Here’s How Your Cycle Affects Your Sex Drive

by Apr 9, 2020

When we think about our cycles, we usually think about our period and maybe ovulation. Ovulation, as you may know, relates to our chances of becoming pregnant.

two women


Read to find out why you’re hornier during ovulation.


Besides a few other symptoms, maybe you’ve noticed that you feel more frisky than other times during your cycle.

If you’ve ever found yourself wondering does ovulation make you horny? For some women, the answer is yes! In this article, we’ll discuss why and how.

But first, let’s do a quick overview of the 4 phases you’ll experience in a typical cycle.

How your cycle works

While the average cycle is 28-30 days long, every woman is different. Her menstrual cycle may or may not be 28-30 days along, some women have may shorter cycles. Tracking your cycles with a period tracking app will help you figure out what’s normal for your body. Before we break down just how your cycle influences your sex drive, let’s do a quick refresher on the phases of a typical cycle and each role they play.

The four main phases of your cycle are:

  • Menstruation(when you’re bleeding)
  • The Follicular phase(after bleeding is done)
  • Ovulation(the time frame when you’re most fertile)
  • Luteal Phase(after ovulation and before your next menstrual)


Estrogen and Progesterone are key players in your cycle and affect your sex drive.


Throughout your cycle, the hormones estrogen and progesterone fluctuate throughout your cycle, depending on these hormones fluctuate throughout your cycle will determine how you feel.

During your menstrual phase, estrogen and progesterone levels are both at lower levels. Most women during this phase may feel less likely to want to get their groove on. In general, most women report feeling bloated, tired, and the last thing they’re thinking about is sex.



Once menstruation is over, ovulation is gearing up to take place, and this when the fun begins.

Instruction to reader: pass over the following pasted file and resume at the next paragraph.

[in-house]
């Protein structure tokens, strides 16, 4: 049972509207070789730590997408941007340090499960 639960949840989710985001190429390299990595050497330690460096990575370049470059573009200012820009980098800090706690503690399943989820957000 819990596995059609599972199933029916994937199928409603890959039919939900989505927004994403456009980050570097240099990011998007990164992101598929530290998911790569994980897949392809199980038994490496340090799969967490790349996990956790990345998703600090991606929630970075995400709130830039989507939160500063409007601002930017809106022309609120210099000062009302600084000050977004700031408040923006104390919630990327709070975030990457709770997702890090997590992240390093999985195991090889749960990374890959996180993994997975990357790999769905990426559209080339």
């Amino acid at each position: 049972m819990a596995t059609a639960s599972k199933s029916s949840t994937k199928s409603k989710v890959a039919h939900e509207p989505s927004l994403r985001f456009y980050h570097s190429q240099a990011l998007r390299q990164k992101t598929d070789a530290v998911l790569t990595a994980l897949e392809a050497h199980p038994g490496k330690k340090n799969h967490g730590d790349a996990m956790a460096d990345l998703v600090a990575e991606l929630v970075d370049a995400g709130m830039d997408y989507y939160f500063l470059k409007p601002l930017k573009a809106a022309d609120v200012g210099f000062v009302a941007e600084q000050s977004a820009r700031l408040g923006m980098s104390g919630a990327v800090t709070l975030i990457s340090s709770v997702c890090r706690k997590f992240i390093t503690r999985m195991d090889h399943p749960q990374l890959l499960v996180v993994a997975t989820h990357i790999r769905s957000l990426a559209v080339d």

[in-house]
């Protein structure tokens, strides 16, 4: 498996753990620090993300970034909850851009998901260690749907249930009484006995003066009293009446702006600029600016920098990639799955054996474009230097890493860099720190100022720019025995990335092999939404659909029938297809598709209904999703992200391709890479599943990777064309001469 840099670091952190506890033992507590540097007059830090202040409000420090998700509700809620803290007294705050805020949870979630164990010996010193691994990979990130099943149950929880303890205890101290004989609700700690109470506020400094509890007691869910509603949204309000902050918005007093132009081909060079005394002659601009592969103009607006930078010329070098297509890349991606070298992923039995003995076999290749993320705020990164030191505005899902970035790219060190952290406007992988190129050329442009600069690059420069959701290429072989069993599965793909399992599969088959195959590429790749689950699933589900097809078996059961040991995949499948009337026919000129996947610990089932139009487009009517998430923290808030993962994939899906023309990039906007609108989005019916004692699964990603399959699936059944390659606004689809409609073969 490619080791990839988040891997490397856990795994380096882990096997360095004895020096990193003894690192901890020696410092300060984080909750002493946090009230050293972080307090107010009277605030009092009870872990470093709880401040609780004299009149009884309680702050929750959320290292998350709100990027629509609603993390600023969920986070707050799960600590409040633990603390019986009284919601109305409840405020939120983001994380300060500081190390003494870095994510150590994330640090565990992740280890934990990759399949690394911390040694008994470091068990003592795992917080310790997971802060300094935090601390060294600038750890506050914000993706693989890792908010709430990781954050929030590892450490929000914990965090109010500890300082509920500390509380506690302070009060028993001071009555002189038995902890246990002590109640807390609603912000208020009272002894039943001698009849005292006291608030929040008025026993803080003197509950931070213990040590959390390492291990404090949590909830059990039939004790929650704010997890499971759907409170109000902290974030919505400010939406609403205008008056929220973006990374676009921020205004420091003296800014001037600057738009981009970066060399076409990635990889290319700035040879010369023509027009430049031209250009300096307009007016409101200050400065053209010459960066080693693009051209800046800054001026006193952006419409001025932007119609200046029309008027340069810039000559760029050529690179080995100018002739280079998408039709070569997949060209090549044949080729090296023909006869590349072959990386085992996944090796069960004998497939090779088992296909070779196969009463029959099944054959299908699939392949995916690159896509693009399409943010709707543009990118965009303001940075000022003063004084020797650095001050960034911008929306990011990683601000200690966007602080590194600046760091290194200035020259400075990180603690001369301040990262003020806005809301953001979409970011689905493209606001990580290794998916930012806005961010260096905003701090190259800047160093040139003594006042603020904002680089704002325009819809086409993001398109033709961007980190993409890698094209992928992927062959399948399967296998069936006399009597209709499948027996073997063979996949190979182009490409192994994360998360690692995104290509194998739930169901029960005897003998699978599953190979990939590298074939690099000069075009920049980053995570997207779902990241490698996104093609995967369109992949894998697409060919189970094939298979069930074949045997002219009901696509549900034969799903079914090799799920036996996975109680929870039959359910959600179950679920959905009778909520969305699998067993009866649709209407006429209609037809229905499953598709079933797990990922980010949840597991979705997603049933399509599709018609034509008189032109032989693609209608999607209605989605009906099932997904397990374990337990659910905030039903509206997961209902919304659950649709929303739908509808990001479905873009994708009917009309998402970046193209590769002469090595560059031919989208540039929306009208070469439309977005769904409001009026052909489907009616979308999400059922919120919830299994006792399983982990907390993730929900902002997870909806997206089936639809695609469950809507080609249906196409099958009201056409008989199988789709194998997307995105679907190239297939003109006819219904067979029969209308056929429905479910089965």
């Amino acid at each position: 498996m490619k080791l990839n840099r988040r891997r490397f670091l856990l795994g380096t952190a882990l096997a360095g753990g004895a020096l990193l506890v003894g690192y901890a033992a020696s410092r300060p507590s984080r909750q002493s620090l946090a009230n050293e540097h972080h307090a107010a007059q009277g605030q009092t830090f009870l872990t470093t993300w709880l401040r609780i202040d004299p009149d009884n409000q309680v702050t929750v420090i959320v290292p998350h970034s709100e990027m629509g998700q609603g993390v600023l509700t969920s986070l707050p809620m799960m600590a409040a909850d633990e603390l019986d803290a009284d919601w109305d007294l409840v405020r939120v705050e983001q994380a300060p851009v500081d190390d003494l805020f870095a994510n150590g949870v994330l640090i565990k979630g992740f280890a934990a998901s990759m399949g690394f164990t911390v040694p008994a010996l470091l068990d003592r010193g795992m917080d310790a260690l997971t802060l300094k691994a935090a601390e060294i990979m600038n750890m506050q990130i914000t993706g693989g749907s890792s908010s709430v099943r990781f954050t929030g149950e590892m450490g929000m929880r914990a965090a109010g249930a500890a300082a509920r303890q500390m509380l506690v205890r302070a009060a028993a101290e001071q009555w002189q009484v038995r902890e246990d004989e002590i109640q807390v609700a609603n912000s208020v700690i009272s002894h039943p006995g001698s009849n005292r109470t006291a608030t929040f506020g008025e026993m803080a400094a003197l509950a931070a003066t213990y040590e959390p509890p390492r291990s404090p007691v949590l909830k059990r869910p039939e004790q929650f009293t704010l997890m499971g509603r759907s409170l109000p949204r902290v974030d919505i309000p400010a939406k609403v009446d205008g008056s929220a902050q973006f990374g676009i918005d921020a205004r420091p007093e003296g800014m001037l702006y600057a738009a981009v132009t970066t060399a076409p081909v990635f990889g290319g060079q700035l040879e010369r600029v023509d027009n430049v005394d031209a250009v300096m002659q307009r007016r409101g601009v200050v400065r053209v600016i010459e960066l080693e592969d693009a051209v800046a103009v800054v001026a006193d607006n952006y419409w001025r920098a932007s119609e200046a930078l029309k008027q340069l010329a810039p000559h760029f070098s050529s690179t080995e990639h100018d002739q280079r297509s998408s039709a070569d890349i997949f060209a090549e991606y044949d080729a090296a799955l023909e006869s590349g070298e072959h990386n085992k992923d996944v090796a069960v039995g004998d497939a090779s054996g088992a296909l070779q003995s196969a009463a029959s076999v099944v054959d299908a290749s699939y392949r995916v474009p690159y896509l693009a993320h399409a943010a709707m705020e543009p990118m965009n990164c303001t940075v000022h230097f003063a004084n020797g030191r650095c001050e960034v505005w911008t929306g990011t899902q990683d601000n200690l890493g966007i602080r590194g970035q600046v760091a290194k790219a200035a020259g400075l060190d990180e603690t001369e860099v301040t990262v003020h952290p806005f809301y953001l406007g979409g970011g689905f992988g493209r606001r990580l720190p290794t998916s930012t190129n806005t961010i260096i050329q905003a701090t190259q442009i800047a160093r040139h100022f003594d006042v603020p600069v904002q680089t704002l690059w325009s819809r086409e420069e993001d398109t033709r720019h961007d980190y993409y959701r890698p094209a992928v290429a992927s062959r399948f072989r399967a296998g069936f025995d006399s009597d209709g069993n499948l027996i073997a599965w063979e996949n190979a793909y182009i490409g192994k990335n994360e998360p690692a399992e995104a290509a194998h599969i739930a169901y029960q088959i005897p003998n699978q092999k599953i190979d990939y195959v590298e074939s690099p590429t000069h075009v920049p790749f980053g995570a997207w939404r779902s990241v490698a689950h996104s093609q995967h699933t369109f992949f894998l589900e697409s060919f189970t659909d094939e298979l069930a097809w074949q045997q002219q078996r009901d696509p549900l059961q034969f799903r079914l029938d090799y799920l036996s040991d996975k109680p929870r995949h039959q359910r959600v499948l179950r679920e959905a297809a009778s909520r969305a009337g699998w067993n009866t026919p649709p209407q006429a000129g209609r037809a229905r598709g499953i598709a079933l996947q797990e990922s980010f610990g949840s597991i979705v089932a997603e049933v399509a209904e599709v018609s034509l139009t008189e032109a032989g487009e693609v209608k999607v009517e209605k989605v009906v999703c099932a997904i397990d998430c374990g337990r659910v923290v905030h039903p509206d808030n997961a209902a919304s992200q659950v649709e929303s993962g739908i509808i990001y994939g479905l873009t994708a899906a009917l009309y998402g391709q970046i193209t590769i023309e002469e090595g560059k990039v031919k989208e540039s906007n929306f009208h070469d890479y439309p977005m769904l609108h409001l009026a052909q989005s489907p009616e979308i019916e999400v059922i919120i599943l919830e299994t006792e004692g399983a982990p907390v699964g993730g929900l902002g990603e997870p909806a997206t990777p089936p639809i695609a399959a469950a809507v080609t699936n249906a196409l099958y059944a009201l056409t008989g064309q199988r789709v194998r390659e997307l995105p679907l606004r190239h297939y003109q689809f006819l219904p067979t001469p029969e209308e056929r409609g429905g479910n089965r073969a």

Two weeks before the start of your next menstrual period somewhere between days 11-21 depending on the length of your cycle your body is gearing up with changes necessary to make a baby. With Mira Fertility Tracker you can know exactly when you ovulate and your full fertile window.

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During this time, estrogen levels are increasing and you’ll notice this in your mood and other physical changes. During your fertile week, you’ll notice signs such as increased vaginal discharge will take place. Your vaginal discharge will become thinner, and slippery with a consistency similar to egg white the closer you are to ovulating.

While these are a few physical signs of ovulation being around the corner, tracking your hormones can lead to a more accurate prediction of when ovulation is near. Tracking your hormones along with watching the signs your body produce will help you figure out when you’re ovulating even better.

In addition to feeling more horny and increased vaginal lubrication, other signs women report feeling during ovulation are energetic, feeling more creative, great looking skin, and happier and friendlier.

All of these signs above combined can make for the perfect time to begin baby-making.


How does this affect me when trying to conceive?

Using this information along with tracking your hormones during your cycle can significantly up your chances to conceive and can also help you and your partner to plan the best times to have sex.


What if I’m not trying to conceive?

Even if you’re not trying to conceive this information still be useful. You can use this information to be more mindful of your sexual activity during your most fertile times.